smlampphill
Posts: 1
Joined: Tue Oct 28, 2014 5:55 am
Occupation: Parent

Info on candy confusion project

Postby smlampphill » Tue Oct 28, 2014 6:42 am

Is candy confusion a true scientific experiment / method as opposed to a population study ? If so what would be the manipulative variables? Info as stated requested by moderator for school science fair. Thank you

scibuddyAK
Former Expert
Posts: 118
Joined: Thu Aug 29, 2013 5:19 pm
Occupation: Mentor/Moderator

Re: Info on candy confusion project

Postby scibuddyAK » Fri Oct 31, 2014 7:10 pm

Hi smlampphill,

Thanks for the question! I assume you're talking about this project: http://www.sciencebuddies.org/science-f ... ml#summary (Candy Confusion on Science Buddies).

To help answer some of your questions, an experimental study involves specifically modifying/testing one parameter and looking for desired results. A correlational study, on the other hand, seeks to find relationships between two variables (usually in a population) without specifically exposing one group of people to a modified parameter. While Candy Confusion may not be a "true scientific experiment" in that sense, it is still a valuable project to do to understand and apply the scientific method.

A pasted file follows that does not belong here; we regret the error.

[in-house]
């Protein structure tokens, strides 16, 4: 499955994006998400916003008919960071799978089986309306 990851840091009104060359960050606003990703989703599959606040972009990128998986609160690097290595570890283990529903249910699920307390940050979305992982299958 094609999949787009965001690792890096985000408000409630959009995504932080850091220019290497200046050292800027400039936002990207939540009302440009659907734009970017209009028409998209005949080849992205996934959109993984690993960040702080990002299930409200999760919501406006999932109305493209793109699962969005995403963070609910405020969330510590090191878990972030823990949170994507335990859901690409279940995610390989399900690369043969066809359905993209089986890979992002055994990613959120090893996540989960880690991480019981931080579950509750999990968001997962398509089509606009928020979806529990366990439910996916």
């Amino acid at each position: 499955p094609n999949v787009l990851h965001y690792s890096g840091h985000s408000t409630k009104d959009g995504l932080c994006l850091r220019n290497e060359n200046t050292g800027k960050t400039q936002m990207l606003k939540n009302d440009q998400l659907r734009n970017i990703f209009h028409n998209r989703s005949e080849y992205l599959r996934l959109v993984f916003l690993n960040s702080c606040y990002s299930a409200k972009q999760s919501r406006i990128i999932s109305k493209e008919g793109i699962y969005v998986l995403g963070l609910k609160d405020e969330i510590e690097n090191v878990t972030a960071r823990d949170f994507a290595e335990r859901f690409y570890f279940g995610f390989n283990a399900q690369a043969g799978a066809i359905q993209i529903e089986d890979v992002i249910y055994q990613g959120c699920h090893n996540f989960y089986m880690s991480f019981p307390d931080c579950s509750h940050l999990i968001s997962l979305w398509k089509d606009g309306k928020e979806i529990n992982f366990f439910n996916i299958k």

A manipulative variable is what you change to observe its effects on something else, the dependent variable. The manipulative variable could be considered as age of the child in this study (as you're looking to see what effect age has on distinguishing candy from medicine), but to double-check, I'd point you to the Science Buddies resource pages. There is information on the scientific method and these terms that may help you greatly!

Thanks,
scibuddyAK

connief
Former Expert
Posts: 302
Joined: Thu Apr 04, 2013 12:27 pm
Occupation: Graduate Student

Re: Info on candy confusion project

Postby connief » Sat Nov 01, 2014 1:56 pm

Hi there,

The previous expert already gave you a great answer, and in addition to his/her comment, I would like to add that Science Buddies has a page that explains pretty well how to define independent and dependent variables in your experiments, and thought that this would serve as a really great resource as you plan this as well as future experiments!

http://www.sciencebuddies.org/science-f ... evariables

Let us know if you have anymore questions as you continue on with this project!

Connie


Return to “Grades K-5: Life, Earth, and Social Sciences”